Have you heard of Bamberg before? I hadn’t until recently. When I was planning a trip to Bavaria in Germany, a friend recommend I went there and see how beautiful it was. “It’s a UNESCO site,” she said. “And only a 1-hour train ride from Nuremberg.” So I followed her advice and went to Bamberg.
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BAMBERG OLD TOWN (UNESCO SITE)
It was raining when the train pulled into the station. I hadn’t brought my umbrella so I zipped up my jacket and tucked my hands into the pockets to warm up. I had arrived in a town with more than 1,000 years of history on its belt. Bamberg has survived perishing fires, a pope (the only pope that is buried outside Italy) and World War II almost without a scratch.
I defied the rain and decided to walk to the Old Town. It was a little farther than I thought, but I got to see more of the town on the way there.
And finally the sun came out!
The old town is the reason that Bamberg was made a UNESCO world heritage site in 1993. And honestly, it’s not difficult to see why. It has three historical centres; the market gardener’s town, the island town and the episcopal town. Although I did get lost finding the different sites, I had fun wandering through the narrow, winding cobbled streets and watching the medieval houses.
ALTES RATHAUS (OLD TOWN HALL)
For me, the highlight in Bamberg was the Altes Rathaus, also known as the old town hall. The old town hall was built in 1467 as an artificial island, connected by arched bridges on both sides. It was built on the Regnitz River between the bank where the ordinary people lived and the opposite bank where the bishop ruled. Supposedly it was built on the island because the bishop didn’t want to relinquish any land.
What makes the old town hall so special is the one-of-a-kind frescos in trompe l’oeil on the exterior walls and the half-timbered Rottmeister house (1688) that floats above the river. No wonder this is the most popular and photographed place in Bamberg ↑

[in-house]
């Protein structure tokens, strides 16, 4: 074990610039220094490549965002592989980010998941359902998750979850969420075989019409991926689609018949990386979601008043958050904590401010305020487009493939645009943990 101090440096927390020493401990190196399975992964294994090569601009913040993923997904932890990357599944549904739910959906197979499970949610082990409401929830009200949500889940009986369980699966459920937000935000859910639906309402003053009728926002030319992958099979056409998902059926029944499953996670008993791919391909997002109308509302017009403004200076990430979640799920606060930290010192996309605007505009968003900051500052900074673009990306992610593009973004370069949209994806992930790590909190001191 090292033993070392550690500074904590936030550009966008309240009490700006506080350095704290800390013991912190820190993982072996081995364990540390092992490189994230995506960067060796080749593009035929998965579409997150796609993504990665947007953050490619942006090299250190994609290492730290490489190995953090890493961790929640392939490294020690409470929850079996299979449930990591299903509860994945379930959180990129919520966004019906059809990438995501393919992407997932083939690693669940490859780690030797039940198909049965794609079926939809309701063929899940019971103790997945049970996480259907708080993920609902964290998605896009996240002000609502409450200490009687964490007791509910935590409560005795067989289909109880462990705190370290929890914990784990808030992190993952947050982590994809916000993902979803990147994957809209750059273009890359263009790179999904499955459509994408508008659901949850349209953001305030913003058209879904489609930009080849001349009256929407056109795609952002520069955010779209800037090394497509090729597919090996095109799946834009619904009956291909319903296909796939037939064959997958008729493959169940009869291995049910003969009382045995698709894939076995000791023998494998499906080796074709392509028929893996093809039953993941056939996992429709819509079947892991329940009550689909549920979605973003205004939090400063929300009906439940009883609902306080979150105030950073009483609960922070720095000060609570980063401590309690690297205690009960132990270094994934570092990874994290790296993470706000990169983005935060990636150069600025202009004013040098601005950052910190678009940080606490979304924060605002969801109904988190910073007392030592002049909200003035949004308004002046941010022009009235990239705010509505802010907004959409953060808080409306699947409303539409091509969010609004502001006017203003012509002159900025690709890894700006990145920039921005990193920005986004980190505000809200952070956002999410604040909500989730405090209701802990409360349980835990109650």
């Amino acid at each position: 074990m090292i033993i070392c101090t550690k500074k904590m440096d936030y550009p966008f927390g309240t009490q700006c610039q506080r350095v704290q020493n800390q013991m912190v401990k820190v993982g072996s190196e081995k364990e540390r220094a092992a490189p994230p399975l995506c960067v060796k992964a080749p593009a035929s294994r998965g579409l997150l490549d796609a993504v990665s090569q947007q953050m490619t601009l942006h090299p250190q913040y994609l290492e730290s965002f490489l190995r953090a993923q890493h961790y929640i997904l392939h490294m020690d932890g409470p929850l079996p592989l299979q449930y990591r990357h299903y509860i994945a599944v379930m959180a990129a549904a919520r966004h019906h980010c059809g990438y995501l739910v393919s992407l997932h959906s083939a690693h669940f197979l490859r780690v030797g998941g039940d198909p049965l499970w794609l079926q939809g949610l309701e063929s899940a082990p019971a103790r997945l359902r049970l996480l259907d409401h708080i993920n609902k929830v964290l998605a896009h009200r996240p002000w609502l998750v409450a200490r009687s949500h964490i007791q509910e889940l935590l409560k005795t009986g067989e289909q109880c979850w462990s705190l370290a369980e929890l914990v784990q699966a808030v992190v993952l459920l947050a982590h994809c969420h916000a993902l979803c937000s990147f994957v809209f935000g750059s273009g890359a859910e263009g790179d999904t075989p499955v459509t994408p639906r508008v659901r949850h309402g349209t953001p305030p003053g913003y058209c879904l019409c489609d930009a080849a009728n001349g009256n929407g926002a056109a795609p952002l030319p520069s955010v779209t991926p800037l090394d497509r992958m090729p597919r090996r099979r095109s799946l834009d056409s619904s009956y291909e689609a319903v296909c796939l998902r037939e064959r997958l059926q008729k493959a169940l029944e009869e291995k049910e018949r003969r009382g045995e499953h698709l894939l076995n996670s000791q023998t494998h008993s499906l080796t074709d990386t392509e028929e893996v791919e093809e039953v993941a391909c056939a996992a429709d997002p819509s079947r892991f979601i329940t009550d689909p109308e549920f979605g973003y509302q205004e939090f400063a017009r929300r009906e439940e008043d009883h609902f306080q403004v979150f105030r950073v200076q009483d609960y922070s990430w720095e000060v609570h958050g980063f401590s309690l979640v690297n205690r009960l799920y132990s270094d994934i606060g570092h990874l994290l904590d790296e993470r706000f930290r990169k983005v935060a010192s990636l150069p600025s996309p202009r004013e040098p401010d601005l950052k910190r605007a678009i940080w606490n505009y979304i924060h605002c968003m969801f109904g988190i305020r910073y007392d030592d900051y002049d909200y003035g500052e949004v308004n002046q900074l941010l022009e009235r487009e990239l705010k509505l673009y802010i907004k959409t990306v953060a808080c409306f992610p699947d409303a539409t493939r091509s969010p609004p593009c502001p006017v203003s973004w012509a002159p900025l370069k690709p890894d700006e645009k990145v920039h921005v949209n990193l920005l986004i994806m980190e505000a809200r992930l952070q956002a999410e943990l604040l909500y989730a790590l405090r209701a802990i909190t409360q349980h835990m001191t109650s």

BAMBERG CATHEDRAL (BAMBERGER DOM)
Open from 9am – 6pm
On my stroll around the old town, I (accidentally) stumbled upon Bamberg cathedral. This cathedral hasn’t had the best of luck since it was built in 1004. In less than two centuries, it was burned to the ground twice, and twice rebuilt. The third and last construction in 1237, which contains romanesque and early gothic elements, has survived to the present day.
The highlights inside the Bamberg Cathedral include the tomb of the holy imperial couple (Kunigunde and Heinrich II), the Bamberg Horseman, the altar and the tomb of Pope Clemens II. My favorite was the choir stalls that feature wooden carvings of saints, prophets and apostles.
KLEIN VENEDIG (LITTLE VENICE)
Right outside the old town, there’s a picturesque row of half-timbered, colorful houses along the Regnitz river. They’re fishermen houses and this area is known as Klein Venedig (or in English: Little Venice).
My trip to Bamberg was well worth it and it’s so easy to get there from Nuremberg (1 hour) or Munich (2 hours). In many ways, it’s very unique. Most of all because it’s one of the few cities in Germany that was undamaged in World War II, but also because there’s so much history here. There’s the old pub Schlenkerla that has been brewing beer since 1405 and the Hof-Apotheke, which has been in the business since 1453.
Bamberg is a super charming town and another one of Bavaria’s many, many gems.
So, what do you think? Would you pay Bamberg a visit?
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